At the National Housing Federation Summit on 18th September, the Prime Minister announced £2bn of funding for housing associations to build tens of thousands of new affordable and social homes[i]. As part of the scheme, housing associations will be able to apply for funding stretching out to 2028/29. The aim is to provide long term certainty.
With the Government’s commitments to build more homes, ensure that they are affordable and meet the climate change targets, could this provide an opportunity for the social housing sector to lead the way towards more sustainable, affordable and future proofed housing today?
It could, but does this all sound a bit familiar? In 2006, the Code for Sustainable Homes was launched and came into practice in 2007 in England. The standard was introduced to reduce carbon emissions and promote higher standards above the building regulations. The code was voluntary, but housing projects receiving funding from the Homes and Community were required to meet the standard. It was also used as a condition for Government programmes and by local authorities wanting to set sustainability planning conditions.
The voluntary nature of the code meant that there was inconsistency in uptake and that those in social housing were more likely to benefit from higher energy performance. Whilst it is important that social housing is affordable and future proofed, I would argue that it is important that all homes, regardless of tenure should be meeting higher standards.
In 2011, the government confirmed that from 2016 all new homes would be zero carbon. A level playing field across all new dwellings, but social housing had a head start.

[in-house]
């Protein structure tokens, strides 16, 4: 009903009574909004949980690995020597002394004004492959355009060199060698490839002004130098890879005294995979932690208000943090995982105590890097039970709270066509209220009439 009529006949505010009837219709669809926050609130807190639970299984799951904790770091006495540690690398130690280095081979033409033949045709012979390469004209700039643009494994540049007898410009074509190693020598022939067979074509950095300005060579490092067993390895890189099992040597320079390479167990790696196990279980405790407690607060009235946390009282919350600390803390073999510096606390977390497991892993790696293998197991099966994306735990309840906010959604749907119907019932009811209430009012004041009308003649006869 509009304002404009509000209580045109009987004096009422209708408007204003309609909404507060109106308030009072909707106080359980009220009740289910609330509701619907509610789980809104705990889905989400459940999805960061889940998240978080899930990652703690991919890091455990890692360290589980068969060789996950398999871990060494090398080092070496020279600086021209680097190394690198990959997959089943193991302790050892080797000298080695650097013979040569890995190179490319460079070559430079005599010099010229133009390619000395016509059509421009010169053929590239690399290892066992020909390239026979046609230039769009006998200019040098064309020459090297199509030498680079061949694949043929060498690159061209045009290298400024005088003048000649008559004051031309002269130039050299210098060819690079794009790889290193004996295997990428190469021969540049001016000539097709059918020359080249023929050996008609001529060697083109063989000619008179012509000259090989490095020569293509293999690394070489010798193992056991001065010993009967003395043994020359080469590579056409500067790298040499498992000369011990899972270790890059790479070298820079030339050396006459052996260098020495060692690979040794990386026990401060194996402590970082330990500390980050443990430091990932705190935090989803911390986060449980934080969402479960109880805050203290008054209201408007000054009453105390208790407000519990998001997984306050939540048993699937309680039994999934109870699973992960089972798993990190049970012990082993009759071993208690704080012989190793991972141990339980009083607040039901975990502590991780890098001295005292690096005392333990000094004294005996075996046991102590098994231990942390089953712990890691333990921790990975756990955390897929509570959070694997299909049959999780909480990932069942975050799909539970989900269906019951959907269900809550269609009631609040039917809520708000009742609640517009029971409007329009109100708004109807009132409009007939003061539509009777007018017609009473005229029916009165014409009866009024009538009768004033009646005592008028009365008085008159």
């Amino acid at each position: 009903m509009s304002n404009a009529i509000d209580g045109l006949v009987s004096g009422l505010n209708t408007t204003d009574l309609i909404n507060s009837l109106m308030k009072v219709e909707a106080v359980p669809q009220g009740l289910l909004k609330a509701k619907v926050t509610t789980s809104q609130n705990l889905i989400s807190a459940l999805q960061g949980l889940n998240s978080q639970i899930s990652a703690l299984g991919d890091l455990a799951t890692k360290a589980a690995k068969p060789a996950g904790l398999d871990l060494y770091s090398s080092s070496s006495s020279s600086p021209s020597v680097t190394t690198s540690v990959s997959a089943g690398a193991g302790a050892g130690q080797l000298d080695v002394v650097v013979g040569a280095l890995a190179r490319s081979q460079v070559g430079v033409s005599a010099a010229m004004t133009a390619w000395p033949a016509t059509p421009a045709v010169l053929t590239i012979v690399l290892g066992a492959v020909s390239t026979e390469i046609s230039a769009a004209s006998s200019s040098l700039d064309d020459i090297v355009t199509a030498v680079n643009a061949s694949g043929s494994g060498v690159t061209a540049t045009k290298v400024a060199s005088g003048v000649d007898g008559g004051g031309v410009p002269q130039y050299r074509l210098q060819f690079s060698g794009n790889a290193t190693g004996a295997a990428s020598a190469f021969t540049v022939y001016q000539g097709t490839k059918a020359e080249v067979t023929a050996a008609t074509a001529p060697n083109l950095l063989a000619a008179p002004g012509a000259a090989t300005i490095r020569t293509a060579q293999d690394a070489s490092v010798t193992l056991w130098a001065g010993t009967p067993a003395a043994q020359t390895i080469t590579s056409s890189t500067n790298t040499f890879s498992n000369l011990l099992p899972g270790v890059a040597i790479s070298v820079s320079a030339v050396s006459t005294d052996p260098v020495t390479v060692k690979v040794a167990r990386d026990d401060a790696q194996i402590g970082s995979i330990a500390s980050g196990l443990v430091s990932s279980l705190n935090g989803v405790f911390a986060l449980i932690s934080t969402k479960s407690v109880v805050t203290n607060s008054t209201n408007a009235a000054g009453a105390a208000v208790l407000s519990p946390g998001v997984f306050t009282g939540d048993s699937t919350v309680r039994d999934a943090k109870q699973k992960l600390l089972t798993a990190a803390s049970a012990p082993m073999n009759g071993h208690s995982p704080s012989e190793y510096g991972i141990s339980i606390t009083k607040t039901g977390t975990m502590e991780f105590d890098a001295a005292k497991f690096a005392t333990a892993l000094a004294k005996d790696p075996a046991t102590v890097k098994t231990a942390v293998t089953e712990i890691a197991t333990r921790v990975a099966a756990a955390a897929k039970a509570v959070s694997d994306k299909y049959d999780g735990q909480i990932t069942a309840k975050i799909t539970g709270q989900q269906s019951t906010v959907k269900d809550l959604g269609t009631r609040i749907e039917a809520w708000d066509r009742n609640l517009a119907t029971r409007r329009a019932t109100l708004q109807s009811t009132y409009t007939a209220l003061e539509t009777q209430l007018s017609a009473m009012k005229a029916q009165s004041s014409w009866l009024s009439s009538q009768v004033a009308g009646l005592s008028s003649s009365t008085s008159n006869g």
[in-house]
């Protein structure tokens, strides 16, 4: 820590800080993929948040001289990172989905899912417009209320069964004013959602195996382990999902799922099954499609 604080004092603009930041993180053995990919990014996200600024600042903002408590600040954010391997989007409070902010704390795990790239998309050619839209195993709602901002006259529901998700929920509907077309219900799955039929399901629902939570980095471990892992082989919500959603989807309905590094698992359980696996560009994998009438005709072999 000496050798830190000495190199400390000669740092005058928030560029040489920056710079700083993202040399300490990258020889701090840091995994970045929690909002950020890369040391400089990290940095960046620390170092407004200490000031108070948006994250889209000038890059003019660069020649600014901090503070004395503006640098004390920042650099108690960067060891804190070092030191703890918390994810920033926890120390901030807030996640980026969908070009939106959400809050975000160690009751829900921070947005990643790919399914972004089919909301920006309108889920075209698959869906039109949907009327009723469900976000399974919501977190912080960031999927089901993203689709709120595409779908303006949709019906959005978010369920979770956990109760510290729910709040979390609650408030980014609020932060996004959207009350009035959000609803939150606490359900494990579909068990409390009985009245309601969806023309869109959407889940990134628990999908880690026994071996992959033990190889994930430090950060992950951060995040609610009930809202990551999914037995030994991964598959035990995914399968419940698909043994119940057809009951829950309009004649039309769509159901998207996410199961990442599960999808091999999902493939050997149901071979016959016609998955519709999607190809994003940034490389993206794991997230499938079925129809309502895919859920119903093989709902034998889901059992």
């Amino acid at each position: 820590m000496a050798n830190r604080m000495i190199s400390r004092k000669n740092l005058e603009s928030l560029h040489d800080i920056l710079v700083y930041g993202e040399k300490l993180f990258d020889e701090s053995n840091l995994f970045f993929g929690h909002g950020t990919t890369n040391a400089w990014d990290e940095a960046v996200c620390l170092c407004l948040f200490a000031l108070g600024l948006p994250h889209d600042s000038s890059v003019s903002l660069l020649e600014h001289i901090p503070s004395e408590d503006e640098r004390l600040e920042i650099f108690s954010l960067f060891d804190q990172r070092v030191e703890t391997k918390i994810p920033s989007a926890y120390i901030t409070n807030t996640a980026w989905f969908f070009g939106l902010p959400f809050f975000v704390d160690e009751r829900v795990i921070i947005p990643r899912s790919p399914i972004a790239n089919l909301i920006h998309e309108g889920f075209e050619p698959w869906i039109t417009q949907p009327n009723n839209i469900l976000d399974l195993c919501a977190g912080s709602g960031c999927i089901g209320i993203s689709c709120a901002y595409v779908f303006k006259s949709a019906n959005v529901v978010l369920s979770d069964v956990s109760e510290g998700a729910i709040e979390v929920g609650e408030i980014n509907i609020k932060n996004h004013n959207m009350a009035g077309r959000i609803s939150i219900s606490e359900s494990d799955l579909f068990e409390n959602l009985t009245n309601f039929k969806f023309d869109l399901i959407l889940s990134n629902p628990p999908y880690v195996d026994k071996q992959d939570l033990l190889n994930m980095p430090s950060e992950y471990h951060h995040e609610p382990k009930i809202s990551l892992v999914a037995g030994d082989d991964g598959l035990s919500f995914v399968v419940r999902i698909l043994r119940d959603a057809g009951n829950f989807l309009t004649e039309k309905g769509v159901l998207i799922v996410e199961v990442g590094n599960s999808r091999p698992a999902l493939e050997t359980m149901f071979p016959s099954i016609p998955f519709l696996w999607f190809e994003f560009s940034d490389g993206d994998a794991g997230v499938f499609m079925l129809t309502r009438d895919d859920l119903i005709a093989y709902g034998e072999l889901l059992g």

The head start afforded to social housing properties led to the average SAP rating in 2016 for social rented homes being 67, whereas in the private rented and owner-occupied sectors it was 60 and 61 respectively[ii]. Today it is people in private rented and people who own their own home but can’t afford to upgrade, who are suffering and most at risk of fuel poverty. As highlighted in the most recent Fuel Poverty Statistics, “social housing (both local authority and housing association) tends to have greater levels of insulation, resulting in lower energy costs, and therefore, limiting the depth of fuel poverty within these property types.”[iii] The rate of fuel poverty is highest in the private rented sector (19.4%) and tenants tend to be in deeper fuel poverty compared to other sectors. This demonstrates the importance of setting consistent policy across all tenures.
It is not just consistency across tenures that is needed, it is also important that policy itself is consistent. From 2006 to 2016 heat pumps were gaining traction as a low carbon solution for new build – a direct result of the Code for Sustainable Homes and the drive towards zero carbon homes. However, in 2014, the government scrapped the Code for Sustainable homes and subsequently in 2015 backtracked on the intent to proceed with the zero carbon homes policy. This led to the rapid improvements to efficiency in the UK’s housing stock, seen before 2015, stalling.
We are now in 2018 and the Prime Minister has announced an ambitious new programme to ensure all new homes are highly energy efficient and built with low-carbon heat by 2030. I welcome these commitments however, I am sure I am not alone in being disappointed that this is 10 years on from the date at which all new homes were meant to be zero carbon. It’s a step in the right direction, but unfortunately, we have taken a few back since 2011.
Coming back to my question at the start of this blog, does this new funding offer an opportunity for the social housing sector to take the lead towards future proofed, sustainable and affordable homes. The answer is yes, but they shouldn’t move forward alone. Social rented accommodation now has the best heating systems and energy efficiency of all homes, private sector homes need to catch up. We need to build more homes that are affordable for everyone. It is essential that all these homes, regardless of tenure, are fit for the future and installed with low carbon heat. Policy can and will be the driver for change and we look forward to the building regulations review, which is due shortly, to ensure that everyone buying a new home gets the same high standard.